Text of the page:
Contact Manar Morales for more guidance on flexible work initiatives and how to find your own flex success.







The Alliance’s Action Steps are designed to assist organizations with implementing practical strategies and policies related to diversity and flexibility.  Members can access full versions of all of the Alliance’s Action Steps in the Member Resource Center.

In order to recruit and retain top talent, organizations need to offer flexible work options to stay competitive. One of these options, telecommuting, has increased in use and popularity, and millennials in particular value, desire, and expect the ability to telecommute. As organizations become more global and more employees need to travel and work off-site, telecommuting has moved from a form of flexible work to being a business operations necessity. Organizations are also utilizing telecommuting as a way to cut real estate and overhead costs. When employers provide resources and support to help telecommuters succeed, they set themselves apart in terms of recruitment, retention, and productivity.

Employers should clearly communicate tactics and provide support to help remote workers succeed, both in terms of fostering effective team and individual productivity, as well as long-term career success. But like all forms of flexibility, successful telecommuting is a two-way street. Telecommuters need to: maintain visibility by having an active presence, foster relationships with key sponsors and mentors, be responsive, communicate their workload, proactively solicit feedback, be flexible about schedules, and maintain a professional workspace in order to reduce distractions and maintain focus…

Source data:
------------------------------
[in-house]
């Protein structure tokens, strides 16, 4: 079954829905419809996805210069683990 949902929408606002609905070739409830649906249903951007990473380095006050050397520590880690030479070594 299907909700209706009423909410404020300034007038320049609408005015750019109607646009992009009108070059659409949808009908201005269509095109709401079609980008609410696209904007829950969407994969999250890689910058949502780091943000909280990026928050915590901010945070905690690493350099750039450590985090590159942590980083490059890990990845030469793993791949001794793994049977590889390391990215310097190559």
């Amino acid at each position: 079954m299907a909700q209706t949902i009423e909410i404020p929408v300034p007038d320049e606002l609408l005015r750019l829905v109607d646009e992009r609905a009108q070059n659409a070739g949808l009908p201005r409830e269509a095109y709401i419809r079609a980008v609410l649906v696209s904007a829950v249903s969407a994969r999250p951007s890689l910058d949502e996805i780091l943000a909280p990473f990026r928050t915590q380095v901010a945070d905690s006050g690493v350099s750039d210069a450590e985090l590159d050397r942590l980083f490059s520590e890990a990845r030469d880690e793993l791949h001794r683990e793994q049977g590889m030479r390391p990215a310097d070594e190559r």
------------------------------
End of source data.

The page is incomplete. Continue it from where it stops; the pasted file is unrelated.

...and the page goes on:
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Take Our 10 Question Quiz to See if Your Organization Needs Some Help with Its Flexible Work Initiative

Last week on National Flex Day we held our highly-anticipated annual Flex Advisor Workshop for those responsible for the day-to-day administration of a flexible work program. The one-hour webinar provided the Alliance’s valuable guidance on successfully developing, implementing and managing a flexible work initiative. In case you missed it, individuals from Member Organizations can view the webinar here.

Maybe you’re not sure if your organization’s flex policy is successful or not. Take our 10 Question quiz, and if you can’t confidently answer yes to all ten questions, it might be time to have a strategy call with our team for some guidance.

Not a member, not a problem! We’re happy to have a 30-minute introductory call with you to get you started on the right foot. Just let us know.


  1. Have you explored specifically WHY your organization wants to establish flexible work options?
  2. Have you mapped out your organization’s unique business case for flexibility?
  3. Have you considered the role flexibility currently plays and will play in the near future to close the impending leadership gap?
  4. Have you identified champions or leaders who are clearly communicating the importance of flexibility within your organization?